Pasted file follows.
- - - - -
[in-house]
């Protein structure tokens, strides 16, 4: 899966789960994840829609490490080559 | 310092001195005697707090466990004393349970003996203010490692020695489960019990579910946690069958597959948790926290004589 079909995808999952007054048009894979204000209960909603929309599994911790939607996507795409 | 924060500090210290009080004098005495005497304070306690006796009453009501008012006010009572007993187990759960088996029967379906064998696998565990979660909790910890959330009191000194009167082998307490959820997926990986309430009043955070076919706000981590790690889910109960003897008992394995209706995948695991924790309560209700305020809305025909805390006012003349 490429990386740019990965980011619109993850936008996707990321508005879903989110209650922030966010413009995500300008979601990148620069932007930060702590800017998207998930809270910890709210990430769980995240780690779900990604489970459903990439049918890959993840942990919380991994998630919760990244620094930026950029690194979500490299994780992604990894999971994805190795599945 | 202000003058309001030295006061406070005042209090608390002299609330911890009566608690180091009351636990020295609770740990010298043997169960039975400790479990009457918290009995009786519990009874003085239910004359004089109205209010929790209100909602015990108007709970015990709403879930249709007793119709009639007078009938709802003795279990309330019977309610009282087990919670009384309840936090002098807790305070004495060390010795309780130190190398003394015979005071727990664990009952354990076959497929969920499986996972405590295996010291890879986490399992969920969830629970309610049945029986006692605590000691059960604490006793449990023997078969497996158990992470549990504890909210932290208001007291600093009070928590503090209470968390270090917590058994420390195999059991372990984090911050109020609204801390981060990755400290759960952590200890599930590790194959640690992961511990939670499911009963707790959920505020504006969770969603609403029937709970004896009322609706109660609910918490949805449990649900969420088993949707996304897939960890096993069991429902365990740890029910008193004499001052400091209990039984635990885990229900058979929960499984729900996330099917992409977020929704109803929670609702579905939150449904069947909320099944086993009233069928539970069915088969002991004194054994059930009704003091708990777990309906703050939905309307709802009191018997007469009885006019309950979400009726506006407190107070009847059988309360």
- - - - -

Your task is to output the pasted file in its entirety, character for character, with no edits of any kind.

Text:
[in-house]
């Protein structure tokens, strides 16, 4: 899966789960994840829609490490080559 | 310092001195005697707090466990004393349970003996203010490692020695489960019990579910946690069958597959948790926290004589 079909995808999952007054048009894979204000209960909603929309599994911790939607996507795409 | 924060500090210290009080004098005495005497304070306690006796009453009501008012006010009572007993187990759960088996029967379906064998696998565990979660909790910890959330009191000194009167082998307490959820997926990986309430009043955070076919706000981590790690889910109960003897008992394995209706995948695991924790309560209700305020809305025909805390006012003349 490429990386740019990965980011619109993850936008996707990321508005879903989110209650922030966010413009995500300008979601990148620069932007930060702590800017998207998930809270910890709210990430769980995240780690779900990604489970459903990439049918890959993840942990919380991994998630919760990244620094930026950029690194979500490299994780992604990894999971994805190795599945 | 202000003058309001030295006061406070005042209090608390002299609330911890009566608690180091009351636990020295609770740990010298043997169960039975400790479990009457918290009995009786519990009874003085239910004359004089109205209010929790209100909602015990108007709970015990709403879930249709007793119709009639007078009938709802003795279990309330019977309610009282087990919670009384309840936090002098807790305070004495060390010795309780130190190398003394015979005071727990664990009952354990076959497929969920499986996972405590295996010291890879986490399992969920969830629970309610049945029986006692605590000691059960604490006793449990023997078969497996158990992470549990504890909210932290208001007291600093009070928590503090209470968390270090917590058994420390195999059991372990984090911050109020609204801390981060990755400290759960952590200890599930590790194959640690992961511990939670499911009963707790959920505020504006969770969603609403029937709970004896009322609706109660609910918490949805449990649900969420088993949707996304897939960890096993069991429902365990740890029910008193004499001052400091209990039984635990885990229900058979929960499984729900996330099917992409977020929704109803929670609702579905939150449904069947909320099944086993009233069928539970069915088969002991004194054994059930009704003091708990777990309906703050939905309307709802009191018997007469009885006019309950979400009726506006407190107070009847059988309360």